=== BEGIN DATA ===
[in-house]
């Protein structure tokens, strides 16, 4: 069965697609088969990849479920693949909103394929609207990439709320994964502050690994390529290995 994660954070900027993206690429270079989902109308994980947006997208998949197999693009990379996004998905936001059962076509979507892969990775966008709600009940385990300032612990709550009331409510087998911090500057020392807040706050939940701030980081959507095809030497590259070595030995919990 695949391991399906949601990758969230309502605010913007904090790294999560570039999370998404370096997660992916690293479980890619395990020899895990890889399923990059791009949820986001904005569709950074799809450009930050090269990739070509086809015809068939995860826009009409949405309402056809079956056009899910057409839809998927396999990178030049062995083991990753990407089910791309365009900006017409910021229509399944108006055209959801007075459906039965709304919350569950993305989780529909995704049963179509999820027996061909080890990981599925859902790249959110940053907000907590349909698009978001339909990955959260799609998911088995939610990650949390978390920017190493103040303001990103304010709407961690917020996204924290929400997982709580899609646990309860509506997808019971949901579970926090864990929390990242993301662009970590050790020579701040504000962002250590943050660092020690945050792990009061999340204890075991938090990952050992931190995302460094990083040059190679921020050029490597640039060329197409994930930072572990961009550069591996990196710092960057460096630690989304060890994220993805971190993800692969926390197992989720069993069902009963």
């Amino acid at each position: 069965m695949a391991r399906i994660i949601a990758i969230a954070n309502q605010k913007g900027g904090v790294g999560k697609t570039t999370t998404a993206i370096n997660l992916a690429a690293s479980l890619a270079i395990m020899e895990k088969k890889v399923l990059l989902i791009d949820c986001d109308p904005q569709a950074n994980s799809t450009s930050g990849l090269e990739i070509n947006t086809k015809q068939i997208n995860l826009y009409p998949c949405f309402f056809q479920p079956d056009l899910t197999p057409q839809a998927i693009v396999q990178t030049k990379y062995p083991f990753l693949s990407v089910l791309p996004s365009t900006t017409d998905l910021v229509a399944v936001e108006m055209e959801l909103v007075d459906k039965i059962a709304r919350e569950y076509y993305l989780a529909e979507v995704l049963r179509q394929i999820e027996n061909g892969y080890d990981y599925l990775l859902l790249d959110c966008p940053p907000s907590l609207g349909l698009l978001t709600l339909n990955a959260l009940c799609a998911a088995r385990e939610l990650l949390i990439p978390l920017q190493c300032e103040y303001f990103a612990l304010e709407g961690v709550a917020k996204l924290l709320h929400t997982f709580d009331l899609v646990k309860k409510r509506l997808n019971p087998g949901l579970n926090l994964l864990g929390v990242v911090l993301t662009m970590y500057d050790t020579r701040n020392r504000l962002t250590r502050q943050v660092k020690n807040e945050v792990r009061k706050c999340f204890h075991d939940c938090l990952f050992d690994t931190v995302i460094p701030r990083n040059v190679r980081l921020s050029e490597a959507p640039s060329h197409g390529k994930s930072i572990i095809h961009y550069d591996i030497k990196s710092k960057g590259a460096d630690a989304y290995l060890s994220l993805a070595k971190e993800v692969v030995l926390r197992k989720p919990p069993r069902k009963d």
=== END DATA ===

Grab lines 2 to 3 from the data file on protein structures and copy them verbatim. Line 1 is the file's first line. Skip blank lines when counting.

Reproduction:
């Protein structure tokens, strides 16, 4: 069965697609088969990849479920693949909103394929609207990439709320994964502050690994390529290995 994660954070900027993206690429270079989902109308994980947006997208998949197999693009990379996004998905936001059962076509979507892969990775966008709600009940385990300032612990709550009331409510087998911090500057020392807040706050939940701030980081959507095809030497590259070595030995919990 695949391991399906949601990758969230309502605010913007904090790294999560570039999370998404370096997660992916690293479980890619395990020899895990890889399923990059791009949820986001904005569709950074799809450009930050090269990739070509086809015809068939995860826009009409949405309402056809079956056009899910057409839809998927396999990178030049062995083991990753990407089910791309365009900006017409910021229509399944108006055209959801007075459906039965709304919350569950993305989780529909995704049963179509999820027996061909080890990981599925859902790249959110940053907000907590349909698009978001339909990955959260799609998911088995939610990650949390978390920017190493103040303001990103304010709407961690917020996204924290929400997982709580899609646990309860509506997808019971949901579970926090864990929390990242993301662009970590050790020579701040504000962002250590943050660092020690945050792990009061999340204890075991938090990952050992931190995302460094990083040059190679921020050029490597640039060329197409994930930072572990961009550069591996990196710092960057460096630690989304060890994220993805971190993800692969926390197992989720069993069902009963």
């Amino acid at each position: 069965m695949a391991r399906i994660i949601a990758i969230a954070n309502q605010k913007g900027g904090v790294g999560k697609t570039t999370t998404a993206i370096n997660l992916a690429a690293s479980l890619a270079i395990m020899e895990k088969k890889v399923l990059l989902i791009d949820c986001d109308p904005q569709a950074n994980s799809t450009s930050g990849l090269e990739i070509n947006t086809k015809q068939i997208n995860l826009y009409p998949c949405f309402f056809q479920p079956d056009l899910t197999p057409q839809a998927i693009v396999q990178t030049k990379y062995p083991f990753l693949s990407v089910l791309p996004s365009t900006t017409d998905l910021v229509a399944v936001e108006m055209e959801l909103v007075d459906k039965i059962a709304r919350e569950y076509y993305l989780a529909e979507v995704l049963r179509q394929i999820e027996n061909g892969y080890d990981y599925l990775l859902l790249d959110c966008p940053p907000s907590l609207g349909l698009l978001t709600l339909n990955a959260l009940c799609a998911a088995r385990e939610l990650l949390i990439p978390l920017q190493c300032e103040y303001f990103a612990l304010e709407g961690v709550a917020k996204l924290l709320h929400t997982f709580d009331l899609v646990k309860k409510r509506l997808n019971p087998g949901l579970n926090l994964l864990g929390v990242v911090l993301t662009m970590y500057d050790t020579r701040n020392r504000l962002t250590r502050q943050v660092k020690n807040e945050v792990r009061k706050c999340f204890h075991d939940c938090l990952f050992d690994t931190v995302i460094p701030r990083n040059v190679r980081l921020s050029e490597a959507p640039s060329h197409g390529k994930s930072i572990i095809h961009y550069d591996i030497k990196s710092k960057g590259a460096d630690a989304y290995l060890s994220l993805a070595k971190e993800v692969v030995l926390r197992k989720p919990p069993r069902k009963d």